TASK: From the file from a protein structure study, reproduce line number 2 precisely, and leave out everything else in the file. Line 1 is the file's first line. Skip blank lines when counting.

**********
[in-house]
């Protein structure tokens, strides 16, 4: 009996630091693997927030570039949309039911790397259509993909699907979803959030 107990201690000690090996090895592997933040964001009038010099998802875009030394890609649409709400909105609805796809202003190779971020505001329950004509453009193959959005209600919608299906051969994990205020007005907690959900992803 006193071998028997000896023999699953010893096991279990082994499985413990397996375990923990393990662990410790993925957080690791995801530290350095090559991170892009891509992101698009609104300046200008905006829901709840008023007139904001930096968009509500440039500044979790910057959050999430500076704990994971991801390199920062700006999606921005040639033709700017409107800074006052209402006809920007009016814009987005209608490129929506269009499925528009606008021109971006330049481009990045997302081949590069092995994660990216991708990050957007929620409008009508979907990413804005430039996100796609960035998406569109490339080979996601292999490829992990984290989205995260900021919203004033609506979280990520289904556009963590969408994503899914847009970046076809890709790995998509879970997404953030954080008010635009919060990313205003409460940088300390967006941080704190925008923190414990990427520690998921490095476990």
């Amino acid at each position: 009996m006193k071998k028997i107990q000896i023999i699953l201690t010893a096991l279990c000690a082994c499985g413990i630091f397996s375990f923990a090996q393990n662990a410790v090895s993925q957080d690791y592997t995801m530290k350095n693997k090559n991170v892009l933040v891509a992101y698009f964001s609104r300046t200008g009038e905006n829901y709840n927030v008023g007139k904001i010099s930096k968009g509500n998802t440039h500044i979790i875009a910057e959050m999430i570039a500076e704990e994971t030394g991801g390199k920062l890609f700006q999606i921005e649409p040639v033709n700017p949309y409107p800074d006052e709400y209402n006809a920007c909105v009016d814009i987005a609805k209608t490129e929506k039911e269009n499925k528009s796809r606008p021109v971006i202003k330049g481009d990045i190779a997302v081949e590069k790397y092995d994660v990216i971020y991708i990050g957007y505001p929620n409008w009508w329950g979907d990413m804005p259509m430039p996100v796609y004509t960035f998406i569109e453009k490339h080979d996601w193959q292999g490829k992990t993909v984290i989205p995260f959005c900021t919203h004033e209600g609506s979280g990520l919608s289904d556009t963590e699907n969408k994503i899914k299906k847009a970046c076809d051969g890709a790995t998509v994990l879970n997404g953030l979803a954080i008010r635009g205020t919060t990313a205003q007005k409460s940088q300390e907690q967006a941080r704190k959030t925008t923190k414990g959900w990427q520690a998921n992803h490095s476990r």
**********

């Protein structure tokens, strides 16, 4: 009996630091693997927030570039949309039911790397259509993909699907979803959030 107990201690000690090996090895592997933040964001009038010099998802875009030394890609649409709400909105609805796809202003190779971020505001329950004509453009193959959005209600919608299906051969994990205020007005907690959900992803 006193071998028997000896023999699953010893096991279990082994499985413990397996375990923990393990662990410790993925957080690791995801530290350095090559991170892009891509992101698009609104300046200008905006829901709840008023007139904001930096968009509500440039500044979790910057959050999430500076704990994971991801390199920062700006999606921005040639033709700017409107800074006052209402006809920007009016814009987005209608490129929506269009499925528009606008021109971006330049481009990045997302081949590069092995994660990216991708990050957007929620409008009508979907990413804005430039996100796609960035998406569109490339080979996601292999490829992990984290989205995260900021919203004033609506979280990520289904556009963590969408994503899914847009970046076809890709790995998509879970997404953030954080008010635009919060990313205003409460940088300390967006941080704190925008923190414990990427520690998921490095476990």